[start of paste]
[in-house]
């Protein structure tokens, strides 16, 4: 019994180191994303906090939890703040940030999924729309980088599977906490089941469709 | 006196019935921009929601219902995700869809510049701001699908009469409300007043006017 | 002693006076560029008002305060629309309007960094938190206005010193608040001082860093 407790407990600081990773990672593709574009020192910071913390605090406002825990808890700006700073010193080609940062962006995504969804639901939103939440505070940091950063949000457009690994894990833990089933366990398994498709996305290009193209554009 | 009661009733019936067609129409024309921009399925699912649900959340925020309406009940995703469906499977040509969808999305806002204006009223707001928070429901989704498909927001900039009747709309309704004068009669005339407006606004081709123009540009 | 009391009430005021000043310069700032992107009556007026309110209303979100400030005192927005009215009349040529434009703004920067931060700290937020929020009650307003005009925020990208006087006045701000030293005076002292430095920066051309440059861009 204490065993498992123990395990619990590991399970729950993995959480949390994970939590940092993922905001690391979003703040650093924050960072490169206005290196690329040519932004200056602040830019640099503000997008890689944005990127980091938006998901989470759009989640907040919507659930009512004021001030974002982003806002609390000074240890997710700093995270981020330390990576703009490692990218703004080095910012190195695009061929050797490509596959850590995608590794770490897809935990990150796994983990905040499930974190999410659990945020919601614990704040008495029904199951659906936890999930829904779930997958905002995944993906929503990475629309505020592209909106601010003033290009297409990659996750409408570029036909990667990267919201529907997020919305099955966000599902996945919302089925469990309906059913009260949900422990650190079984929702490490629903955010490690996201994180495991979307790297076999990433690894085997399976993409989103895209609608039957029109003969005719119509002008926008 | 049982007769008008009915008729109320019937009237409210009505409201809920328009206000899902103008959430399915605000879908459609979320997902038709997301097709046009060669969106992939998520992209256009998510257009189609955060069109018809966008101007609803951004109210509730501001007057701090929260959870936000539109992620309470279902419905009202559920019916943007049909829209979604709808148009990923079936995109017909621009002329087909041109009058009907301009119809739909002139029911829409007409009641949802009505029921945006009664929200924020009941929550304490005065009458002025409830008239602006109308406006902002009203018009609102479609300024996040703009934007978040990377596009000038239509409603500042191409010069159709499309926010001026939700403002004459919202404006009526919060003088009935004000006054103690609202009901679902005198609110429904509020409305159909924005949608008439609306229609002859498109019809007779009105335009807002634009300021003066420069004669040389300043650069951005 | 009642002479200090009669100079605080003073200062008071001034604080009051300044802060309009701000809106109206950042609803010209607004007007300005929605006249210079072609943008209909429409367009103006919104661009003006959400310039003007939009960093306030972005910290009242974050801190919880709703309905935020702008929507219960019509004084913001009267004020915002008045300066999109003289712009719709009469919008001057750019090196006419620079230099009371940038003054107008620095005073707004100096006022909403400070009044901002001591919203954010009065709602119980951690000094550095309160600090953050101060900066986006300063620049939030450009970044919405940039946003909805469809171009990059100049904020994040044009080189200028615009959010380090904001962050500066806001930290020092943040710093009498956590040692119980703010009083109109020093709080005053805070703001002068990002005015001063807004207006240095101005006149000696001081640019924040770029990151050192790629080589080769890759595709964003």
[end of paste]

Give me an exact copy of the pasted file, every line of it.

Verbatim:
[in-house]
């Protein structure tokens, strides 16, 4: 019994180191994303906090939890703040940030999924729309980088599977906490089941469709 | 006196019935921009929601219902995700869809510049701001699908009469409300007043006017 | 002693006076560029008002305060629309309007960094938190206005010193608040001082860093 407790407990600081990773990672593709574009020192910071913390605090406002825990808890700006700073010193080609940062962006995504969804639901939103939440505070940091950063949000457009690994894990833990089933366990398994498709996305290009193209554009 | 009661009733019936067609129409024309921009399925699912649900959340925020309406009940995703469906499977040509969808999305806002204006009223707001928070429901989704498909927001900039009747709309309704004068009669005339407006606004081709123009540009 | 009391009430005021000043310069700032992107009556007026309110209303979100400030005192927005009215009349040529434009703004920067931060700290937020929020009650307003005009925020990208006087006045701000030293005076002292430095920066051309440059861009 204490065993498992123990395990619990590991399970729950993995959480949390994970939590940092993922905001690391979003703040650093924050960072490169206005290196690329040519932004200056602040830019640099503000997008890689944005990127980091938006998901989470759009989640907040919507659930009512004021001030974002982003806002609390000074240890997710700093995270981020330390990576703009490692990218703004080095910012190195695009061929050797490509596959850590995608590794770490897809935990990150796994983990905040499930974190999410659990945020919601614990704040008495029904199951659906936890999930829904779930997958905002995944993906929503990475629309505020592209909106601010003033290009297409990659996750409408570029036909990667990267919201529907997020919305099955966000599902996945919302089925469990309906059913009260949900422990650190079984929702490490629903955010490690996201994180495991979307790297076999990433690894085997399976993409989103895209609608039957029109003969005719119509002008926008 | 049982007769008008009915008729109320019937009237409210009505409201809920328009206000899902103008959430399915605000879908459609979320997902038709997301097709046009060669969106992939998520992209256009998510257009189609955060069109018809966008101007609803951004109210509730501001007057701090929260959870936000539109992620309470279902419905009202559920019916943007049909829209979604709808148009990923079936995109017909621009002329087909041109009058009907301009119809739909002139029911829409007409009641949802009505029921945006009664929200924020009941929550304490005065009458002025409830008239602006109308406006902002009203018009609102479609300024996040703009934007978040990377596009000038239509409603500042191409010069159709499309926010001026939700403002004459919202404006009526919060003088009935004000006054103690609202009901679902005198609110429904509020409305159909924005949608008439609306229609002859498109019809007779009105335009807002634009300021003066420069004669040389300043650069951005 | 009642002479200090009669100079605080003073200062008071001034604080009051300044802060309009701000809106109206950042609803010209607004007007300005929605006249210079072609943008209909429409367009103006919104661009003006959400310039003007939009960093306030972005910290009242974050801190919880709703309905935020702008929507219960019509004084913001009267004020915002008045300066999109003289712009719709009469919008001057750019090196006419620079230099009371940038003054107008620095005073707004100096006022909403400070009044901002001591919203954010009065709602119980951690000094550095309160600090953050101060900066986006300063620049939030450009970044919405940039946003909805469809171009990059100049904020994040044009080189200028615009959010380090904001962050500066806001930290020092943040710093009498956590040692119980703010009083109109020093709080005053805070703001002068990002005015001063807004207006240095101005006149000696001081640019924040770029990151050192790629080589080769890759595709964003």